Shared Rooms And Spaces
Exercise And Sport Related
Gardens And Walkways
Miscellaneous Contract Areas To Pay Special Attention To In Life Plan Communities
There are a few other areas of the contract to pay attention to. These involved fees for
Services Available At Additional Charges
Services uncovered in your monthly fees will vary depending on your level of care. For example, if you live in an independent facility, in-home care is extra. On the other hand, assisted living and residential care usually include in-home care. We’re focussing on independent living agreements here, so the “extras” below reflect this type of facility.
Residents of Life Plan Communities have obligations and responsibilities. For example, if you have recurring monthly fees, it is wise to place those on automatic payment. If there are guest restrictions, it’s good to let some close family members know what these are sop if they have to step in to help you, they know the rules governing their stays.
Common Residential Responsibilities Are Listed Below
Non Contract Areas Of Concern In Life Plan Communities
Life Plan Communities or continuing care retirement communities initially focussed on life care. The life care came with a tacit promise the resident will receive care for life, even if their initial entrance fees and monthly fees did not cover the current costs of health and housing services. This has created a situation where many CCRCs face periods of insolvency.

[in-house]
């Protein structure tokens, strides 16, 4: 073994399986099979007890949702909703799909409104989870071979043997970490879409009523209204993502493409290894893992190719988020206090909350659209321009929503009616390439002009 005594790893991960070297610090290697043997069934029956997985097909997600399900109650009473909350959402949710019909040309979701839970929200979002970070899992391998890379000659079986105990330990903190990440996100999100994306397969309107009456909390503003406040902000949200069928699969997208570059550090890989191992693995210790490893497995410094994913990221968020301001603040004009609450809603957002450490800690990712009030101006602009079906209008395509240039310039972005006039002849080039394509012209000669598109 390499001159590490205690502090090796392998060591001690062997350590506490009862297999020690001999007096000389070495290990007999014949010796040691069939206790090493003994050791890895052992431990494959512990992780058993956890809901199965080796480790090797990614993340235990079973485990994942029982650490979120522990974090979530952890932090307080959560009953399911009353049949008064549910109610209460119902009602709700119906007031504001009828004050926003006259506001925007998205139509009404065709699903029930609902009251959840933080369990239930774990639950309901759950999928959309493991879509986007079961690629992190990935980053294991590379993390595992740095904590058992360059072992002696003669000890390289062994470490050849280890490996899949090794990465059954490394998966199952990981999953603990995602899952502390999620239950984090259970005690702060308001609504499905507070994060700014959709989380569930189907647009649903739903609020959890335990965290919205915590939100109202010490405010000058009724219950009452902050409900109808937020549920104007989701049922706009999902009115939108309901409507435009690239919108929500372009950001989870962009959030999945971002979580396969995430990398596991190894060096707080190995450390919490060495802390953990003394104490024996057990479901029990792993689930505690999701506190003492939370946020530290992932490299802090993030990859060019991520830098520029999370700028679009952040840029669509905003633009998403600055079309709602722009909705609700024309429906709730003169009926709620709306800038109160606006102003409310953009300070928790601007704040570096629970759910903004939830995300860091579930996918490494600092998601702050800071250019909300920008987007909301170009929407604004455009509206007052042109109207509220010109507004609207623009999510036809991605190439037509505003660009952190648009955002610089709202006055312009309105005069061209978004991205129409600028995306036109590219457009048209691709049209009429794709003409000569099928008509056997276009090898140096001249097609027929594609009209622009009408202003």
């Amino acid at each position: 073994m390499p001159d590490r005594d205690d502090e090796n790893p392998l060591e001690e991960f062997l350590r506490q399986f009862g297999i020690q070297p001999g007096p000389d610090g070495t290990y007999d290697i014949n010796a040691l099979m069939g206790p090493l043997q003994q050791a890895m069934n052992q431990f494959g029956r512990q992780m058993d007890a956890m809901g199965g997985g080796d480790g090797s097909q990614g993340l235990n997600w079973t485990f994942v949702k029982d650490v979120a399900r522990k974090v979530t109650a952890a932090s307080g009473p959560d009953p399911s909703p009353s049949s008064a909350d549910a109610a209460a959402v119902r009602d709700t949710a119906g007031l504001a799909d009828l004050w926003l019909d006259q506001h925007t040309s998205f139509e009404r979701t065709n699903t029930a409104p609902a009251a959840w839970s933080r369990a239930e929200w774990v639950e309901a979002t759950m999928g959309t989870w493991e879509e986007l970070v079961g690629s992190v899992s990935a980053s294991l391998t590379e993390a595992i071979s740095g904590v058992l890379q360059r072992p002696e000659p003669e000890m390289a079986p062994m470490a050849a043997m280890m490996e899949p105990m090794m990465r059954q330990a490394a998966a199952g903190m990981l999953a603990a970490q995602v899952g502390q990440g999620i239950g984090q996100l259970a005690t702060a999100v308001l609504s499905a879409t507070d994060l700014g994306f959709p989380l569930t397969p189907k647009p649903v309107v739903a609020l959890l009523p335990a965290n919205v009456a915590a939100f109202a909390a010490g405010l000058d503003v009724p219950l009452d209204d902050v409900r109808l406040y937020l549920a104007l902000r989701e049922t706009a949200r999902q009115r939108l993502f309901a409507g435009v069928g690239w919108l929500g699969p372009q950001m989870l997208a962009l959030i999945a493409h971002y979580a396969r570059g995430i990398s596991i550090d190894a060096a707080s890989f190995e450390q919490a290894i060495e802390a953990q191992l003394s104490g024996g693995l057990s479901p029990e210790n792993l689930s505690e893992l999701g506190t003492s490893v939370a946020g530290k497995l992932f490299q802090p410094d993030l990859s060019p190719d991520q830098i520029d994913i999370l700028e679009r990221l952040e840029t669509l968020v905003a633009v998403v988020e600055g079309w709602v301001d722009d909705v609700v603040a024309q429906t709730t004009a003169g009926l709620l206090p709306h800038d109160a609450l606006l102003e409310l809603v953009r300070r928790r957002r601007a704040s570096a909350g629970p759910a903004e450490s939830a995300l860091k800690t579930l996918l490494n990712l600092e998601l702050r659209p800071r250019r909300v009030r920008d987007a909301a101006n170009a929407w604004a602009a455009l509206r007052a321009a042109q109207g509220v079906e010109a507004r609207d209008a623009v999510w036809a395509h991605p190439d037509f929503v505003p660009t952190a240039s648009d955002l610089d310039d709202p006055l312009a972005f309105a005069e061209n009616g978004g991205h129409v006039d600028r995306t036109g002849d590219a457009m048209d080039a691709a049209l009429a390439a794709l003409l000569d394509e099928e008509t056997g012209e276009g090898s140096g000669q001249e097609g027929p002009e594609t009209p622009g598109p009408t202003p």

This is not a deal-breaker as long as the facility figures out how to plug or cover their temporary negative cash flow. Regardless, you should have your accountant review the facility’s financial disclosure documents. There are usually two or three of these and include: continuing care retirement community disclosure statement (a short 4-page document that some states now mandate), audited financials (a financial statement that an accredited accountant has audited), and a financial summary (they come in many varieties).
State Mandated Disclosure Statement
Most states now require CCRCs to make a basic financial disclosure available to the interested residents. This simple four-page form covers basic information like the number of units, services and amenities, entrance fee ranges, monthly fee range, and financial rations. You can see a copy here.
Disclosure Statement – As Referenced In A Resident Agreement
Most Resident Agreements will reference a financial statement or package. This financial statement or package describes the facility, the management, and the financials. Sometimes it has audited financial statements, sometimes, it does. You can see a sample copy here.
Audited Facility Financials
Audited financials are the best financial resource you can obtain to assess the financial viability of a CCRC. These reports will include balance sheet and cash flow information. You can see a sample copy here.